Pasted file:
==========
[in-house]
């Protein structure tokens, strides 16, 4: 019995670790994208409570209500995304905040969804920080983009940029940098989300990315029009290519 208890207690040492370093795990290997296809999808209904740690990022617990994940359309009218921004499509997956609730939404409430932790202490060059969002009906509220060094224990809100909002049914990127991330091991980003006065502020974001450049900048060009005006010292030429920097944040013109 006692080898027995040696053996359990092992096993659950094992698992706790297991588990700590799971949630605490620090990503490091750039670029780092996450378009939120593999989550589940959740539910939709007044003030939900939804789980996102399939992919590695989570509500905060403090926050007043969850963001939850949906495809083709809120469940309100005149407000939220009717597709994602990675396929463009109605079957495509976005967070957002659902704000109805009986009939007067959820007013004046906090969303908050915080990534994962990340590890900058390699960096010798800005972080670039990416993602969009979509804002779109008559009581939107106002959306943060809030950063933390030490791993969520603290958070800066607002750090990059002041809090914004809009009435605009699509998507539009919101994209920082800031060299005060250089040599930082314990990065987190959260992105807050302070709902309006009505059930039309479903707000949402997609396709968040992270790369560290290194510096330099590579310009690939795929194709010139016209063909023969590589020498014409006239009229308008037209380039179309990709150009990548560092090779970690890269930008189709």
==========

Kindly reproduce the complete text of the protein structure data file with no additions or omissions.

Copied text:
[in-house]
């Protein structure tokens, strides 16, 4: 019995670790994208409570209500995304905040969804920080983009940029940098989300990315029009290519 208890207690040492370093795990290997296809999808209904740690990022617990994940359309009218921004499509997956609730939404409430932790202490060059969002009906509220060094224990809100909002049914990127991330091991980003006065502020974001450049900048060009005006010292030429920097944040013109 006692080898027995040696053996359990092992096993659950094992698992706790297991588990700590799971949630605490620090990503490091750039670029780092996450378009939120593999989550589940959740539910939709007044003030939900939804789980996102399939992919590695989570509500905060403090926050007043969850963001939850949906495809083709809120469940309100005149407000939220009717597709994602990675396929463009109605079957495509976005967070957002659902704000109805009986009939007067959820007013004046906090969303908050915080990534994962990340590890900058390699960096010798800005972080670039990416993602969009979509804002779109008559009581939107106002959306943060809030950063933390030490791993969520603290958070800066607002750090990059002041809090914004809009009435605009699509998507539009919101994209920082800031060299005060250089040599930082314990990065987190959260992105807050302070709902309006009505059930039309479903707000949402997609396709968040992270790369560290290194510096330099590579310009690939795929194709010139016209063909023969590589020498014409006239009229308008037209380039179309990709150009990548560092090779970690890269930008189709």